Aviation Week carries an article entitled Europe Warms to Missile Defense as US Cools. Based on interviews with primarily European industry people, it is somewhat pessimistic about the prospects for further developments of continent-wide missile defences.
.. for European missile defense efforts, the summit had been regarded as a key venue in which to urge members to embrace the concept of continental defense. The Pentagon’s push for a European site for the ground-based midcourse system—with a radar in the Czech Republic and interceptors in Poland—would be the centerpiece. But the Obama administration has yet to articulate a clear path forward on the third site, which Russia has strenuously opposed. As a result, the Czech government this month decided not to seek parliamentary endorsement for the radar construction. In addition, it was hoped that working groups would be asked to study architectures for expanding the alliance’s current emphasis on theater missile defense into a network covering all of Europe, and to begin cooperatively developing key new components such as early warning systems and interceptors.
Both Congress and the Obama administration are, at best, now sceptical about the need for or value of the deployment of the mid-course BMD system to Europe. Indeed, last year Congress passed legislation prohibiting spending on the European sites until the Missile Defense Agency could prove that the system worked under operationally realistic conditions, and would provide value for money.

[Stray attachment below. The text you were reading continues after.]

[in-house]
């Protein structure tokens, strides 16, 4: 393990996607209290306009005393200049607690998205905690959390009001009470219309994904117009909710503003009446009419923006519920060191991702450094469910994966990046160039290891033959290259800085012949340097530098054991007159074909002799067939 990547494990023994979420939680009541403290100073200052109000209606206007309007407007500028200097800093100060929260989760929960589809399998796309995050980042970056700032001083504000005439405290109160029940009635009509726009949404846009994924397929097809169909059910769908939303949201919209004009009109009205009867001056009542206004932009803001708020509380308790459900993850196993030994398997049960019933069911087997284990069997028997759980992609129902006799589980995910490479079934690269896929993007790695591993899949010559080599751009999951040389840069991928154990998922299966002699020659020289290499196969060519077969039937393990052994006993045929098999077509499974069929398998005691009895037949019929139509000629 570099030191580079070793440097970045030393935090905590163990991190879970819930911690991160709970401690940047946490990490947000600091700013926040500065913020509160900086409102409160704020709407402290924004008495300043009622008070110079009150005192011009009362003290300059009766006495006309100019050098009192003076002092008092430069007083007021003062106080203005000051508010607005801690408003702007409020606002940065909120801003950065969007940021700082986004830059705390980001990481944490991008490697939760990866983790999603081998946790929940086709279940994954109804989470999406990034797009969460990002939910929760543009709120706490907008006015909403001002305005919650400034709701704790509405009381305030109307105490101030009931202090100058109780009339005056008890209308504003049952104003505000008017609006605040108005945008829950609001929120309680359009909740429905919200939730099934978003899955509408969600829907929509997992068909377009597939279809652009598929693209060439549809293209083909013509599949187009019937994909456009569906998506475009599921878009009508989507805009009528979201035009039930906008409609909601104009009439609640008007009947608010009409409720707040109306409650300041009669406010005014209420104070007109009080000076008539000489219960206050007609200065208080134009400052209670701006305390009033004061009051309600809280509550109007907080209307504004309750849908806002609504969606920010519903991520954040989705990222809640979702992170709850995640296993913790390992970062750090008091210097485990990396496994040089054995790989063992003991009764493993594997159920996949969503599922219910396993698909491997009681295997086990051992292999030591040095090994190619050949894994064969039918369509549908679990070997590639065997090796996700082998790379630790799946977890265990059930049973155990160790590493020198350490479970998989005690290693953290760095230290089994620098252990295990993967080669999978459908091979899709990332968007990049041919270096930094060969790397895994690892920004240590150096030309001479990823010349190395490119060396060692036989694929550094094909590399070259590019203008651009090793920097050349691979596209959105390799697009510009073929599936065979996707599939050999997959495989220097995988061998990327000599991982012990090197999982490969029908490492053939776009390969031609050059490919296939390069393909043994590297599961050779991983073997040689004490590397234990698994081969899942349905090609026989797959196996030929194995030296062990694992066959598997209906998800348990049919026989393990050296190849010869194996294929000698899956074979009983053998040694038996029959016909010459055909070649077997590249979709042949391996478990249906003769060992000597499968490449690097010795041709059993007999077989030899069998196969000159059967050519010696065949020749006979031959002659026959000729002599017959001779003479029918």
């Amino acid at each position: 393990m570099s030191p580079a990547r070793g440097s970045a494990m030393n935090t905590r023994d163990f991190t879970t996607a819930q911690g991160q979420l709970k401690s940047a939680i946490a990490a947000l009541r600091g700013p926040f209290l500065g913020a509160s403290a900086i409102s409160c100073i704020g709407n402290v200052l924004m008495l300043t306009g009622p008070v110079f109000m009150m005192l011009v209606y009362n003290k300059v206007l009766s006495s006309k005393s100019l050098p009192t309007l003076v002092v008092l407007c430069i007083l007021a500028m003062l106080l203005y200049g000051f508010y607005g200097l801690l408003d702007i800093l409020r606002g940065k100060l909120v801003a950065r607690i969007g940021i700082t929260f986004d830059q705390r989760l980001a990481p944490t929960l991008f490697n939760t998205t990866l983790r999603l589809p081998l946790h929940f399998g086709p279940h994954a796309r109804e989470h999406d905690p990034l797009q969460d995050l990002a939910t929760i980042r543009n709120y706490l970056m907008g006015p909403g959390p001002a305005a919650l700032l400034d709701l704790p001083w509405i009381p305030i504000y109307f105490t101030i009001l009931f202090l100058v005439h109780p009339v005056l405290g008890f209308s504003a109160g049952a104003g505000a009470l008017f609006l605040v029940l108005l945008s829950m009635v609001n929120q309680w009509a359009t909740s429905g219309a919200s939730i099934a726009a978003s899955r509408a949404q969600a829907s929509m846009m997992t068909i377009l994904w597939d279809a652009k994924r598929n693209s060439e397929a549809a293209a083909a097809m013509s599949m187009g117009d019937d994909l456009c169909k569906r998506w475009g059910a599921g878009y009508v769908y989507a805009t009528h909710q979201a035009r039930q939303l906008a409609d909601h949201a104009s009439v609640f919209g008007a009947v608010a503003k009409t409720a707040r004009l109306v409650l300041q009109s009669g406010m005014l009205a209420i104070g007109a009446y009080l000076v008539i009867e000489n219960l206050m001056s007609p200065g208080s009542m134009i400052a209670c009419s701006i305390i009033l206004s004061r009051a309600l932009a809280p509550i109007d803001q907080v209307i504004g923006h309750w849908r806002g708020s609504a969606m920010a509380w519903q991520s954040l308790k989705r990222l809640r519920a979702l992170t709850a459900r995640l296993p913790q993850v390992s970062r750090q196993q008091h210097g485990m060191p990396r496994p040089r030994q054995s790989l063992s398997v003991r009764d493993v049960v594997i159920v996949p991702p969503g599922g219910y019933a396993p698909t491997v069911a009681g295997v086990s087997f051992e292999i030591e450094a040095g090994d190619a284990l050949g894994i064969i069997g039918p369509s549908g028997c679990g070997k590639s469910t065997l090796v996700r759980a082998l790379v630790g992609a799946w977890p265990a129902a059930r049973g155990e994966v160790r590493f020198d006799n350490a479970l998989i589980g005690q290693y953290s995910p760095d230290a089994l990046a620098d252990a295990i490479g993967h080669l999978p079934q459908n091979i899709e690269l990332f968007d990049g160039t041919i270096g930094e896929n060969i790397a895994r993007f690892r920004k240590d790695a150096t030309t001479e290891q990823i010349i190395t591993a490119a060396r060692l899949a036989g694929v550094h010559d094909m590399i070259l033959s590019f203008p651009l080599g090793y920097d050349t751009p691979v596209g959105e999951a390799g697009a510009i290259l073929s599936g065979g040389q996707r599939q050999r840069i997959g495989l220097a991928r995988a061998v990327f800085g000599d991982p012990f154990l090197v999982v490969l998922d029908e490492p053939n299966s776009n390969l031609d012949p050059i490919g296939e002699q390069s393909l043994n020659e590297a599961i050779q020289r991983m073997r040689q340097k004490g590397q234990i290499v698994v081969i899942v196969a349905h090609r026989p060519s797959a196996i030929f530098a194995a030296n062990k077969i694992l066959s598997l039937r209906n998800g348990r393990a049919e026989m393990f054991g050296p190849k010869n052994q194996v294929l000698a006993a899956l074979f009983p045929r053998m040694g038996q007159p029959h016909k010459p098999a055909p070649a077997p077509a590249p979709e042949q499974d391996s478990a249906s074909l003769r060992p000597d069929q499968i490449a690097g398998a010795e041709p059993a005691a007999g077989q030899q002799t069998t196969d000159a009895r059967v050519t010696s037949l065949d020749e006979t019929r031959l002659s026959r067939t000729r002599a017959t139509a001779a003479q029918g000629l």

Eastern Europeans in particular are now discovering that it is not enough, when dealing with the US, to know the position of the administration. The wishes of Congress must also be taken into account. And, it isn't wise to make deals on controversial programmes with administrations in the final months before they leave office. The Obama administration now has to make sure that its slowing of the BMD deployments do not antagonise European allies too much, and that means making sure that they understand their security is being provided for in other ways. An emphasis on non-proliferation, arms control and disarmament (the direction the administration anyhow wishes to take) is more sensible than spending billions on a last-ditch defence that probably wouldn't work anyway.
And of course, what the Eastern Europeans are really nervous about is Russia. Slowing or stopping the BMD deployment will improve relations with Russia in the short term. In the longer term, it has to be about building trust. and that is the best kind of security to have.